Musselman was in the middle of his first year coaching the Reno Bighorns, and his team was toward the end of a 110-96 win over the Idaho Stampede. Musselman’s squad was relatively loaded, featuring future NBA regulars in Jeremy Lin, Danny Green, Hassan Whiteside and Steve Novak. During his lone year in Reno, Musselman, now the University of Arkansas coach, led a team that still has its fingerprints on the NBA nearly a decade later, from the court to front offices.
Novak remembers Lin talking about how Musselman let him play through his mistakes, and improve his point guard vision and offensive game. For Green, who came in low on confidence, that was all he needed to hear. “(Musselman) really vouched for me,” Green said. “He really let me play free. He really let me do my thing. The day I got in, he asked me how things were going, he incorporated me into a lot of stuff, but he was tenacious. He got after it. He talked his trash to opponents. He was a tough son of a gun.”
This is the case with the latest anecdote about the late Lakers legend. Jeremy Lin, a former teammate of Bryant’s on the Lakers, joined the ‘Inside The Green Room’ podcast, hosted by current-Laker Danny Green, to recall the time that Kobe came into practice to bid a not-so-fond farewell to teammates who’d soon get traded. He comes in … sweatsuit, he has a sling for his hurt shoulder, and he has these shades on … and Carlos Boozer says ‘Kob, good to see you bro … we haven’t seen you in a bit, how come you came today’ and [Kobe] was just stonefaced, and he was like ‘I just came by to say bye to some of you bums who are going to get traded tomorrow.’
Indiana guard Devonté Green announced via social media that he will be pursuing the NBA and signed with Roc Nation Sports for representation. Green who scored 954 points during his tenure with the Hoosiers, stated that he will begin his preparation for the 2020 NBA Draft. The signing does not come as a surprise as Green’s older brother, Danny Green of the Los Angeles Lakers is also represented by Roc Nation.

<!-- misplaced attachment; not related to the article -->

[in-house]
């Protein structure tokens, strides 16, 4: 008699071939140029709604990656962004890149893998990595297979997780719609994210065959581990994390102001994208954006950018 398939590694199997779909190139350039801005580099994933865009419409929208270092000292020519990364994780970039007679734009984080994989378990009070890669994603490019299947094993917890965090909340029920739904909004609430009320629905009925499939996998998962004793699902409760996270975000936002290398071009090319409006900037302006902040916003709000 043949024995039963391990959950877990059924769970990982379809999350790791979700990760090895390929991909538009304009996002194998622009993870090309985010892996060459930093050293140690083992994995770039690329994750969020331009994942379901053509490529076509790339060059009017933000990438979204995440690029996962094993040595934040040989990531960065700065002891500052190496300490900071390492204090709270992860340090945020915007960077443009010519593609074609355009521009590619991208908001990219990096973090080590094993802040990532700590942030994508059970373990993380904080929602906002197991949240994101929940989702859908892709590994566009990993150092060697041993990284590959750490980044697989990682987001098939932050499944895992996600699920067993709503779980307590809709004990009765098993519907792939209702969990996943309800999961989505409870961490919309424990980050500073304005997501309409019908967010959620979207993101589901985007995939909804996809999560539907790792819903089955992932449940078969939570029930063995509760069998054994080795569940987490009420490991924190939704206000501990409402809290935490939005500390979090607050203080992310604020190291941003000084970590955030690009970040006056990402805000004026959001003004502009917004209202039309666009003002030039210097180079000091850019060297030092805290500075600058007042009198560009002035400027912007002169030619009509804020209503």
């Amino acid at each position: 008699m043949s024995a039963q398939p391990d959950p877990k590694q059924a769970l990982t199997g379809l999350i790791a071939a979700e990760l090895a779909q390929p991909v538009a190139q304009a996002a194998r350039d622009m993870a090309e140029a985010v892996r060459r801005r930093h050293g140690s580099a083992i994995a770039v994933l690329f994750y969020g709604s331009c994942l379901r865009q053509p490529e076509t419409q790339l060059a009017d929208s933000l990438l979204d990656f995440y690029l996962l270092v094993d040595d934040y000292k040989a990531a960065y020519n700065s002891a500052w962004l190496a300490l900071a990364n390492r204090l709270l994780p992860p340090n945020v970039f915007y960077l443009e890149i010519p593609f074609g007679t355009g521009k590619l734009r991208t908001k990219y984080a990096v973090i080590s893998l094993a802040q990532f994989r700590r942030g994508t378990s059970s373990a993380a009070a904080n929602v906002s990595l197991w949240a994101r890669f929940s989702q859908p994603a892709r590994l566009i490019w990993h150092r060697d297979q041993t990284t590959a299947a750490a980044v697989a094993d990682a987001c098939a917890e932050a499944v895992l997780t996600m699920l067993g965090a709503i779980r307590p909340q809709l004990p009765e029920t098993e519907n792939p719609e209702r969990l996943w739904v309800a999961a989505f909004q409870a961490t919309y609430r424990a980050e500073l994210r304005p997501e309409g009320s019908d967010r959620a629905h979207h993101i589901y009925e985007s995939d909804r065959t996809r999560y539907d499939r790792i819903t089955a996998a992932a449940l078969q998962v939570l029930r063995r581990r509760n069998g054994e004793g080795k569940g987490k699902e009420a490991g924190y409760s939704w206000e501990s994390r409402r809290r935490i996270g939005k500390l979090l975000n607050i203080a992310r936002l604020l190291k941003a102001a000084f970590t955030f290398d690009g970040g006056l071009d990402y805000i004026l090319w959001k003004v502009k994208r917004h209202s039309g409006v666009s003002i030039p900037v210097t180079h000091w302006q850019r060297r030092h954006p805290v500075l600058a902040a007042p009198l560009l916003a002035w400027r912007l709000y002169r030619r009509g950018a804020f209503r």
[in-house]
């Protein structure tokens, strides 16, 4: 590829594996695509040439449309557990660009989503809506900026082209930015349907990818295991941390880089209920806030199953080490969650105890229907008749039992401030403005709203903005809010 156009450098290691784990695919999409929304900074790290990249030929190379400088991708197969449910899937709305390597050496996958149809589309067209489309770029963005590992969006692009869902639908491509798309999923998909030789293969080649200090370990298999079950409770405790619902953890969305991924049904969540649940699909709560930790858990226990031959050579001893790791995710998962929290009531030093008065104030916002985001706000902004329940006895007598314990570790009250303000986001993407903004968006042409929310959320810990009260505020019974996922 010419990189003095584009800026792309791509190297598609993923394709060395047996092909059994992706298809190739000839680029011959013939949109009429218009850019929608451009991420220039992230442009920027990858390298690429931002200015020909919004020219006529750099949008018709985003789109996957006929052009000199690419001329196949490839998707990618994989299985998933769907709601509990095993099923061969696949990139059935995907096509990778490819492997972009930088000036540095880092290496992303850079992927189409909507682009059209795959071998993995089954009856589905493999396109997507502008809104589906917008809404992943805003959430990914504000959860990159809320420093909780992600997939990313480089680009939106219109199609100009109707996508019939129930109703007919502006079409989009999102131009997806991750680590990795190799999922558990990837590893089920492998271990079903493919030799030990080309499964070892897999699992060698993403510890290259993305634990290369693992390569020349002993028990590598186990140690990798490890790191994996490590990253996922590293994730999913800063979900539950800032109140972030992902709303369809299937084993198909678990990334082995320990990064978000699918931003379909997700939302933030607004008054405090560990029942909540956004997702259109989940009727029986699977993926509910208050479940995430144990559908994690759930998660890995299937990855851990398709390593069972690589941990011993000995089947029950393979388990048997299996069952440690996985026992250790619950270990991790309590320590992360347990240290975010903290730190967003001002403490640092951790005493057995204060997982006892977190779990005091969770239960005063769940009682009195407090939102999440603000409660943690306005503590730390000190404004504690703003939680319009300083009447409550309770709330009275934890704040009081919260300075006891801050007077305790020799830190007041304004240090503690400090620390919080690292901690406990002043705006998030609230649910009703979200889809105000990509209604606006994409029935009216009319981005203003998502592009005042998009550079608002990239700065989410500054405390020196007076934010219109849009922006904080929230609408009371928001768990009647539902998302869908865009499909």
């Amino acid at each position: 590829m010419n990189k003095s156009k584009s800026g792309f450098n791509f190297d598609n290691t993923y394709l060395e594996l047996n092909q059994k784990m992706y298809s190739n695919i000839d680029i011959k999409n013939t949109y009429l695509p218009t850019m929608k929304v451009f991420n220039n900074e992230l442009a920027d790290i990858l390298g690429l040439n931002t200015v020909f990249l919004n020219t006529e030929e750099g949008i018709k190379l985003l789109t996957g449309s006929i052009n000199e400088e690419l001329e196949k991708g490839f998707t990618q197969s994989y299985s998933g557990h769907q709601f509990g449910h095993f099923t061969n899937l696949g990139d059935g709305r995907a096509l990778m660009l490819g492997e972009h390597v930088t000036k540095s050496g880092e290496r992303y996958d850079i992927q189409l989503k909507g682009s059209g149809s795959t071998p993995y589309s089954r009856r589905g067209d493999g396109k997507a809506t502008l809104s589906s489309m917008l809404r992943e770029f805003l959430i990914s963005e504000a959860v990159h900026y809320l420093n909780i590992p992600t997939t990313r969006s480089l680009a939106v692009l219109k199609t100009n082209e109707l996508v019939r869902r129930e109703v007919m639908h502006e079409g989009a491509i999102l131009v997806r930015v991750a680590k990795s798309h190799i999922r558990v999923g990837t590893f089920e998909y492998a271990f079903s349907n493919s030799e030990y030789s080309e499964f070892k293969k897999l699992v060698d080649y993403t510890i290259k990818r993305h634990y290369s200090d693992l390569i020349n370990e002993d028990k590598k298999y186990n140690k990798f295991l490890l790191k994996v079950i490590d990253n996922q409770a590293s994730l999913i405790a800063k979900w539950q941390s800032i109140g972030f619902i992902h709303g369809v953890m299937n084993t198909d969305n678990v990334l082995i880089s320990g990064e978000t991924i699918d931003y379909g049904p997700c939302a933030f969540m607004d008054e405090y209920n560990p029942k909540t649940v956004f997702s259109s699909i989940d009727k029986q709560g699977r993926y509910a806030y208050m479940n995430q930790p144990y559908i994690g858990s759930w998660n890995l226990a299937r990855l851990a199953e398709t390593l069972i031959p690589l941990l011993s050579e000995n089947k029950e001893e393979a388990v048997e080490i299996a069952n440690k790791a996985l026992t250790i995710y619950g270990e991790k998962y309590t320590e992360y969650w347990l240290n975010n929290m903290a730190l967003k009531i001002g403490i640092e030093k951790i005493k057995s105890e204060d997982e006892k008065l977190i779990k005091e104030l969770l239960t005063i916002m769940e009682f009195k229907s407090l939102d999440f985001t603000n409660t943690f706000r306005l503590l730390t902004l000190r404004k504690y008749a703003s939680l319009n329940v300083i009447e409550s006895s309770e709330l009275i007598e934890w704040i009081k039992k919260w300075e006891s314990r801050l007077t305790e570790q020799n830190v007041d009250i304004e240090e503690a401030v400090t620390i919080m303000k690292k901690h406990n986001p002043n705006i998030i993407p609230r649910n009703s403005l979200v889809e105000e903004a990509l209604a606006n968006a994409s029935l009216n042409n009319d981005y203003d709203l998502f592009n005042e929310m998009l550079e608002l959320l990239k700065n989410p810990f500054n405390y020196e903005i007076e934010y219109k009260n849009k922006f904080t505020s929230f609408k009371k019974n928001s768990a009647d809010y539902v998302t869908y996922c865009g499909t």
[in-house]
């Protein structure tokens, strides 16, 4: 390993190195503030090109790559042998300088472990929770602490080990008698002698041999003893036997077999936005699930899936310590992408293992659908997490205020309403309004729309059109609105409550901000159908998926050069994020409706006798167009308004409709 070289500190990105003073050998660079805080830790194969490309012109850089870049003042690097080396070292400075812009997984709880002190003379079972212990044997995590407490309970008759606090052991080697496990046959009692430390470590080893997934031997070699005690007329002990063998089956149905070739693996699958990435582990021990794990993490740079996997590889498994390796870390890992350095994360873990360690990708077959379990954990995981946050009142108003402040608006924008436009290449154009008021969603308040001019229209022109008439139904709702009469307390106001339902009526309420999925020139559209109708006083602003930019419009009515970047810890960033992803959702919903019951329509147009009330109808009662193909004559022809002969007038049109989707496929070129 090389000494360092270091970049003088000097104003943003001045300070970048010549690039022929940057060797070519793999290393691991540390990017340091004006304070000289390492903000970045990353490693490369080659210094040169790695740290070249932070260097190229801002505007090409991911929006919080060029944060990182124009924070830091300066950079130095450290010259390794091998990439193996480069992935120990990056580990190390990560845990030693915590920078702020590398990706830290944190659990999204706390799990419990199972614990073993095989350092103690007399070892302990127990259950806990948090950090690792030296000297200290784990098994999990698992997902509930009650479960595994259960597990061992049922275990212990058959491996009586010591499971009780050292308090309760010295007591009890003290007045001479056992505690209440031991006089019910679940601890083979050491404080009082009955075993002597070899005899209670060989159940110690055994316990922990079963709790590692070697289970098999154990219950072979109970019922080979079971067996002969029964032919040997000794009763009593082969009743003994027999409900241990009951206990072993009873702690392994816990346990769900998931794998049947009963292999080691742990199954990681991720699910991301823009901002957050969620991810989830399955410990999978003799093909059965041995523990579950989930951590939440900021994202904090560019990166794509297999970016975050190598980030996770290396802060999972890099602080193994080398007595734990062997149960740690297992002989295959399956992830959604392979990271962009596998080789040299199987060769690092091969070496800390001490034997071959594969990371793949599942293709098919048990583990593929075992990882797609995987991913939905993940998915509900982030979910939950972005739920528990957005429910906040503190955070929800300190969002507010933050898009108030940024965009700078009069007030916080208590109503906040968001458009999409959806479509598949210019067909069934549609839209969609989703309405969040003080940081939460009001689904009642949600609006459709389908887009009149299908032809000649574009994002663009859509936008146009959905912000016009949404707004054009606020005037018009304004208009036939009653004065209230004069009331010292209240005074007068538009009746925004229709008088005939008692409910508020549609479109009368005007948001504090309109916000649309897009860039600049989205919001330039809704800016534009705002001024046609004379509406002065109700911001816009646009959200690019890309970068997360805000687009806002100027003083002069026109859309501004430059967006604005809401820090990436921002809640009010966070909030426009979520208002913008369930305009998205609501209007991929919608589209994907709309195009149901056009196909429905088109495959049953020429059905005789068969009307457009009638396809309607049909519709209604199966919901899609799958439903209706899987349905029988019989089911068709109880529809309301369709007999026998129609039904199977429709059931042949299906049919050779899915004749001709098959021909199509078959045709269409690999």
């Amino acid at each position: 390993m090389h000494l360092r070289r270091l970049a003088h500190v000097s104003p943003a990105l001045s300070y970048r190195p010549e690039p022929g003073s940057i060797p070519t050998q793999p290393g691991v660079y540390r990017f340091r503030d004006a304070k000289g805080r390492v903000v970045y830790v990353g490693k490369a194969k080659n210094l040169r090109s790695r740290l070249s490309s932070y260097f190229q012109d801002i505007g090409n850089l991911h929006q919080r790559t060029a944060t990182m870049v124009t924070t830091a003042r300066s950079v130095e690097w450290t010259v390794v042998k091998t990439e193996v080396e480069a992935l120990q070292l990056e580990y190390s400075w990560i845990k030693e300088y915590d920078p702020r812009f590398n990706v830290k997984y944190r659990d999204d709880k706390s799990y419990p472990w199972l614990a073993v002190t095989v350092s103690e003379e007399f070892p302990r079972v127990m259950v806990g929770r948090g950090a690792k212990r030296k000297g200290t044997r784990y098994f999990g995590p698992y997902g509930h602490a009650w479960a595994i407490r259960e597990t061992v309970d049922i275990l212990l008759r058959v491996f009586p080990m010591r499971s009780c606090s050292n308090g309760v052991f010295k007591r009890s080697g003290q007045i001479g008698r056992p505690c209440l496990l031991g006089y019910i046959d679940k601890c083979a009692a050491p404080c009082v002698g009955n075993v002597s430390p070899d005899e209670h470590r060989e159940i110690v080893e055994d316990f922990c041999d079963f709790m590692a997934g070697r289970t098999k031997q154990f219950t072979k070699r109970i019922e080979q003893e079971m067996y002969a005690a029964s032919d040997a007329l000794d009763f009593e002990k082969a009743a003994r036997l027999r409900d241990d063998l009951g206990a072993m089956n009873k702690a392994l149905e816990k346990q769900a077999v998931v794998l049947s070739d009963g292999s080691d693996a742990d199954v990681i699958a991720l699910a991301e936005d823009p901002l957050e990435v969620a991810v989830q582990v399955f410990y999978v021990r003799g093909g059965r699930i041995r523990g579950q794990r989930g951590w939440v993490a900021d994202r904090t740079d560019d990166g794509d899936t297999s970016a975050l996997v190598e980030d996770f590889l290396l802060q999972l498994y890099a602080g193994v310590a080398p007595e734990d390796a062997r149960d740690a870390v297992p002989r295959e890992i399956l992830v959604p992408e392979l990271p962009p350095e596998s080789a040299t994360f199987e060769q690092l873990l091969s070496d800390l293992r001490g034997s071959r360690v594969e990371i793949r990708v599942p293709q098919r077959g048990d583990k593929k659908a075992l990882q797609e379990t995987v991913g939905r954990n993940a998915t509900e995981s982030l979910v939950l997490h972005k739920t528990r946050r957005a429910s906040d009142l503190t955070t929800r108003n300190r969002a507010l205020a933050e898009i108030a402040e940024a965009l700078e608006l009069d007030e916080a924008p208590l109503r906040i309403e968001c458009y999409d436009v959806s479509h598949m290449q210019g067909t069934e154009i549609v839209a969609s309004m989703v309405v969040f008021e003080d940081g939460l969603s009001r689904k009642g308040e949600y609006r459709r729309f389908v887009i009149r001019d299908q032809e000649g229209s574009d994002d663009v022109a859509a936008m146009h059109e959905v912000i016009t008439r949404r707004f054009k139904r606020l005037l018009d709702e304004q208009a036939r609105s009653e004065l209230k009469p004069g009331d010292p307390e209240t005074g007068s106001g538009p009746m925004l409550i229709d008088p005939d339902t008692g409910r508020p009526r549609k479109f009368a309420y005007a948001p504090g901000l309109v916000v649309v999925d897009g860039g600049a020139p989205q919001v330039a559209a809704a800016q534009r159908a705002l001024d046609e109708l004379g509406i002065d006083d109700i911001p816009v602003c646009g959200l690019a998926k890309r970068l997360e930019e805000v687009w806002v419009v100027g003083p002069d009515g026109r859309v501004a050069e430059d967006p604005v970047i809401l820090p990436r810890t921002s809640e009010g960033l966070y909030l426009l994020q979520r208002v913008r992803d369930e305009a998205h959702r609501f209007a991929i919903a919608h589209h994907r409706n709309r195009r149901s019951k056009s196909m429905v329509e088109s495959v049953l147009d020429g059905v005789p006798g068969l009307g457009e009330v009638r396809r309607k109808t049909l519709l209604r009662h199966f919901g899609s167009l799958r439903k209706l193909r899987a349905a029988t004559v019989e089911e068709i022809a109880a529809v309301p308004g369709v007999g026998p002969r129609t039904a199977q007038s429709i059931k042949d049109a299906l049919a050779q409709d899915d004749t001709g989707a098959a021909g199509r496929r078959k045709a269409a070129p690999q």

Unfortunately, after almost 10 years of World Peace, Artest has changed his name once again. In a recent appearance on “Inside the Green Room with Danny Green,” Artest broke the world-shattering news that he is no longer Metta World Peace: “The first game that I had with ‘World Peace,’ I was like, ‘This is the dumbest thing ever. I was coming off of the bench at that time, in 2011, and they say, ‘Metta World Peace!’ And I remember not wanting to take off my warm up. It was embarrassing. So I did think about changing my name back, but then I got used, people got used it. “But right now, it’s funny because I got married, and my name now is ‘Metta [inaudible] Ford-Artest.’ I actually took my wife’s last and added it to mine.”
“A few of my NBA guys have been hitting me up like, ‘You cutting?’” said Vincent Garcia, a.k.a. Vince the Barber, owner of Grey Matter in Los Angeles, who counts Kyle Kuzma, Danny Green, Ludacris and Dame Dash as clients — in addition to the many celebrities who go to him when in LA, such as Damian Lillard, Lewis Hamilton and 21 Savage. “I’m like, ‘No. What you need a cut for?’ It’s tough. I’ve got kids,” Garcia said. “But even if I didn’t, I still wouldn’t. It’s different telling them no. But I feel like as hard as it is, it’s still not worth risking.”